Doubt: A Parable

JAKE ARNOTT is left with not a single one about the quality of this production.

Corpus Playroom, 19th-23rd June, 7pm, £5-6

[rating: 4/5]

Directed by Niall Wilson

Certainty or doubt? Niall Wilson’s gripping production asks us to question not only whether certainty is within reach, but whether it is even to be desired. Set in the Bronx of the sixties, in the stifling confines of that most doubt-ridden of institutions – the Catholic Church – the play follows the absolute, unshakeable certainty of Headmistress Sister Aloysius that Father Flynn, the school’s priest, is molesting children.

Liane Grant’s Sister Aloysius is the lynchpin of the production, and her performance is unwaveringly assured. Her control as an actress is formidable, and she fully inhabits her role as the hard-edged stickler, allowing her to bring out the deep subtleties of the character. Equally impressive is Max Upton as the enigmatic and troubled Father Flynn, and it is the encounters between these two characters which focus the play’s slow-building intensity.

Upton’s magnetism onstage is undeniable, and only by the high technical standard set by Grant are the younger actor’s tiny, nit-picky slips shown up.

Victoria Rigby perfectly pitches her performance as the naive (or faux-naive?) Sister James – she is necessarily less interesting to watch, almost becoming a pawn between Aloysius and Flynn, but like Grant, Rigby brings a great subtlety to her performance, allowing the unstated ambiguities of her character to come through.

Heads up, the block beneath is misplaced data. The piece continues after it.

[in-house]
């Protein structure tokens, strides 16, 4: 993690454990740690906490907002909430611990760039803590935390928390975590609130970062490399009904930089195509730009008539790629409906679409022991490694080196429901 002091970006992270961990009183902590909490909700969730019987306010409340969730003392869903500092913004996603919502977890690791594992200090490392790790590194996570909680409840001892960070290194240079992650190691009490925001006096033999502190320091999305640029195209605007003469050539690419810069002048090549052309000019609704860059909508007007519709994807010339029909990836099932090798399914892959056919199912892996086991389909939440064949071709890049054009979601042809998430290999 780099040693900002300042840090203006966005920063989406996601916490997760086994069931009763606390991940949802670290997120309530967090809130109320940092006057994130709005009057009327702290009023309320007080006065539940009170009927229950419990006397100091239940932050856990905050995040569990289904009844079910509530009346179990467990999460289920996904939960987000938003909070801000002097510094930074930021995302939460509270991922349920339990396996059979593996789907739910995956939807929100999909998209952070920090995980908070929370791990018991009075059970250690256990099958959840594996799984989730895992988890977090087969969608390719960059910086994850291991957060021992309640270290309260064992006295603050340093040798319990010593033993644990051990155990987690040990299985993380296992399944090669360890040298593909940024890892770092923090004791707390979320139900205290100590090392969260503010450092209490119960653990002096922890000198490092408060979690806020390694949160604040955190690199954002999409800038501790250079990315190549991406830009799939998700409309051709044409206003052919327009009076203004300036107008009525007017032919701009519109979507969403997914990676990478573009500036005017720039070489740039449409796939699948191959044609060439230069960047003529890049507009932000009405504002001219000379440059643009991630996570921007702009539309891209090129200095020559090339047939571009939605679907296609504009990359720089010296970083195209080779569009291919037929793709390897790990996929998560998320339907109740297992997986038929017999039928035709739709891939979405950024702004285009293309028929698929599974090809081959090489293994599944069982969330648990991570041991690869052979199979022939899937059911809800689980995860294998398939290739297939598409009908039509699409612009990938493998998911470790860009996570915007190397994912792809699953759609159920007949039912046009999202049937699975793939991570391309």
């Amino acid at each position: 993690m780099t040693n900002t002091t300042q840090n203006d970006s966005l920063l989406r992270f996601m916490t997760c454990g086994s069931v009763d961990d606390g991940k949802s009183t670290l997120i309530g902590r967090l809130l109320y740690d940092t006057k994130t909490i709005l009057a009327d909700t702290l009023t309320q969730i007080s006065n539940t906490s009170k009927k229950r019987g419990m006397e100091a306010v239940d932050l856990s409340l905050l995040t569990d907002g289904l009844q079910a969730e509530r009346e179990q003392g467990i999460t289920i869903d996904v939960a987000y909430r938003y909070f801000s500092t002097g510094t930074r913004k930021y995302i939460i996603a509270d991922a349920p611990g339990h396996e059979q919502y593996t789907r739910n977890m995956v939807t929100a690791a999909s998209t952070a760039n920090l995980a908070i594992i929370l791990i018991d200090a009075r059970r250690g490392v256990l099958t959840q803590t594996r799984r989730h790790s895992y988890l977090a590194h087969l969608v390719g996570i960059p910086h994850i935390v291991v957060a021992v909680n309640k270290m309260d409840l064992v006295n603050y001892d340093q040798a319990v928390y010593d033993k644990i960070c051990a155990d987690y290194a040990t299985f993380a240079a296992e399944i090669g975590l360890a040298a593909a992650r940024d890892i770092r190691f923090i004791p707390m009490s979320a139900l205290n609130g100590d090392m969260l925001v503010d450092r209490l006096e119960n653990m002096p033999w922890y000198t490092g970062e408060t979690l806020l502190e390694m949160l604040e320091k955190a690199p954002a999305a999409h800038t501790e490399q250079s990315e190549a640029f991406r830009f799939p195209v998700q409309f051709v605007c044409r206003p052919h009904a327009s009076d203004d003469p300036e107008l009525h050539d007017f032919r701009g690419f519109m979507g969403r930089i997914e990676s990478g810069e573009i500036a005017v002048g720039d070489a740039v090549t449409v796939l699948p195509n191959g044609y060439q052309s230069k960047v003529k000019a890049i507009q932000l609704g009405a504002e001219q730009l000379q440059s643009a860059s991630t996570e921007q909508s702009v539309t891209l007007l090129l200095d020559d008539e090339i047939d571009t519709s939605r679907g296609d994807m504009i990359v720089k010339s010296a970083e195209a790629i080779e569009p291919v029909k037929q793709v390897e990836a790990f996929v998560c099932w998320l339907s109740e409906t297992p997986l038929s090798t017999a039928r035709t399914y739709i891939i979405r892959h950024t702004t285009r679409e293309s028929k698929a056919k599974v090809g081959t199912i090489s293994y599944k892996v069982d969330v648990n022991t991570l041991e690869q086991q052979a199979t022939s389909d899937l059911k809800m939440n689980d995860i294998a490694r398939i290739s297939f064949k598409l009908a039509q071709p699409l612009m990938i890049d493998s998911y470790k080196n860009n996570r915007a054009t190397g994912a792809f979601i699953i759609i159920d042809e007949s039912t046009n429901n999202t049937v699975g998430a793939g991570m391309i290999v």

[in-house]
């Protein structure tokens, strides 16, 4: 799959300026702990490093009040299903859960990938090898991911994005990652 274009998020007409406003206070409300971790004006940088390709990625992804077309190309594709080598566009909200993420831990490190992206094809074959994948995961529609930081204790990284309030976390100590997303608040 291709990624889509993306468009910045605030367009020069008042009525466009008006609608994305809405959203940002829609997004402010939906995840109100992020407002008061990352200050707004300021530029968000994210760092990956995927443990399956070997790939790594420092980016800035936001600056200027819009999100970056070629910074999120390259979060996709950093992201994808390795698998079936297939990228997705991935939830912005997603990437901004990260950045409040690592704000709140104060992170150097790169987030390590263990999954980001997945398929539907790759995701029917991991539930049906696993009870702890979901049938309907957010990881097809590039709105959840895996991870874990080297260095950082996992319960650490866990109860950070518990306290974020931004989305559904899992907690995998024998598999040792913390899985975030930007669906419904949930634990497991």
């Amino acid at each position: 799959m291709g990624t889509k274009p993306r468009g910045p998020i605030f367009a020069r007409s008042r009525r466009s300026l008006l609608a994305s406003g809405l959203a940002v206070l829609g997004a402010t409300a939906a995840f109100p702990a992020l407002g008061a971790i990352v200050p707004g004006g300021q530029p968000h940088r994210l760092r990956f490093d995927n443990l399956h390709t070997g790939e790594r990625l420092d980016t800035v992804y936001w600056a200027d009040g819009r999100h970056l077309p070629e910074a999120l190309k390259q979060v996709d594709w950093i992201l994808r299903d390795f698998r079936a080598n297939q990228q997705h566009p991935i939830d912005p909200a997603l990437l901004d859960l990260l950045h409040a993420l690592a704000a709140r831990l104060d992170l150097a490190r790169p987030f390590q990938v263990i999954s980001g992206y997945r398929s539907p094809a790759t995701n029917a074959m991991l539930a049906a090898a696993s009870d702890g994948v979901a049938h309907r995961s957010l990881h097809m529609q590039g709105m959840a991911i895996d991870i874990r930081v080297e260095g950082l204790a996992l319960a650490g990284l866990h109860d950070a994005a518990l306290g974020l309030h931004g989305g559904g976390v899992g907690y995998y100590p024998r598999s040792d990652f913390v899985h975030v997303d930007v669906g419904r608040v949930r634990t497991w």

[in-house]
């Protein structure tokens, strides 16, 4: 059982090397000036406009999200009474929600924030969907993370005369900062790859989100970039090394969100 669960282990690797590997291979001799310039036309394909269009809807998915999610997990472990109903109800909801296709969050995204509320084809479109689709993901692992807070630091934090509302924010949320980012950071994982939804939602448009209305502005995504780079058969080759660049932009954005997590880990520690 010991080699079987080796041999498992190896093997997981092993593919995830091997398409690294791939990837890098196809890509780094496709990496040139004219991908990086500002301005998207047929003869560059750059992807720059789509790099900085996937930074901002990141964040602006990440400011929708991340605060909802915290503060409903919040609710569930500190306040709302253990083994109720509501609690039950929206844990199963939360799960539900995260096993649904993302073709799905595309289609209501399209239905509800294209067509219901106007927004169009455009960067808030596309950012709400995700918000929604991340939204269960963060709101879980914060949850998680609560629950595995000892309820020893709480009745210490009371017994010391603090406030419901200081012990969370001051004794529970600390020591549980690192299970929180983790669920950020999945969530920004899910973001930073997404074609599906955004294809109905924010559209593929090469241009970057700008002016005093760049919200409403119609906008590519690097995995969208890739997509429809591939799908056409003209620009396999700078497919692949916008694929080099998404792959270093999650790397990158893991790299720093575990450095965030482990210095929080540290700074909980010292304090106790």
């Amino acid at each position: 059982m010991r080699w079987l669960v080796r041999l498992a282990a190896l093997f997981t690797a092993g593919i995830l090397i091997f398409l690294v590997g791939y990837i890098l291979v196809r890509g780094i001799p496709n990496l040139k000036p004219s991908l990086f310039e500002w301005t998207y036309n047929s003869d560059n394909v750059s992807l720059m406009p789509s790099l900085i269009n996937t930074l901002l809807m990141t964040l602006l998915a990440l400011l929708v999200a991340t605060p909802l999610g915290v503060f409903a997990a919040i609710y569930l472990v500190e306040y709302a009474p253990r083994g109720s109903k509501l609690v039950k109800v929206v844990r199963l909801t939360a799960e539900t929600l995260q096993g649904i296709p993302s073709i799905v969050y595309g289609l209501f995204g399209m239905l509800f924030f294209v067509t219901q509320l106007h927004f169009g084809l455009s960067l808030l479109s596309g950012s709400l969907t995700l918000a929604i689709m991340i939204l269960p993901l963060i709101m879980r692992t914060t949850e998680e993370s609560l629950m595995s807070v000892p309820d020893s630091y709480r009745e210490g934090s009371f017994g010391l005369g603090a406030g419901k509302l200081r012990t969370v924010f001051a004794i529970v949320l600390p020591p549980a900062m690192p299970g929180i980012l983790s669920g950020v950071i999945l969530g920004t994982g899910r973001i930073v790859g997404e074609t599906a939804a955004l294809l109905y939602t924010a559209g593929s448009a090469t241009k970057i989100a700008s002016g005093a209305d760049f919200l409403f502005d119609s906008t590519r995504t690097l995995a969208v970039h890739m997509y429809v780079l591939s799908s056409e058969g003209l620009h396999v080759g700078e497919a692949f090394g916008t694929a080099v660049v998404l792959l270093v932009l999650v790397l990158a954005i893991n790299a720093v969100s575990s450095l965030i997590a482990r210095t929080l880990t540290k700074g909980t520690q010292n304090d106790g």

It is through the attractively innocent Sister James that the audience can become aware of the dangers of believing what we want to believe – the uncomfortable acknowledgement that certainty and complacency are not the same thing.

The slow pace of the opening scenes is mostly the result of the play’s very long fuse. The script is beautifully nuanced and the direction seamlessly inconspicuous, leading to some impressively muted exchanges. However, despite an excitingly portentous opening sermon from Upton, the first act does drag ever so slightly, which is perhaps paradoxically a result of a perfectly controlled production.

It almost doesn’t matter who, in the end, is right – but this talented and compelling cast will make you desperate to find out.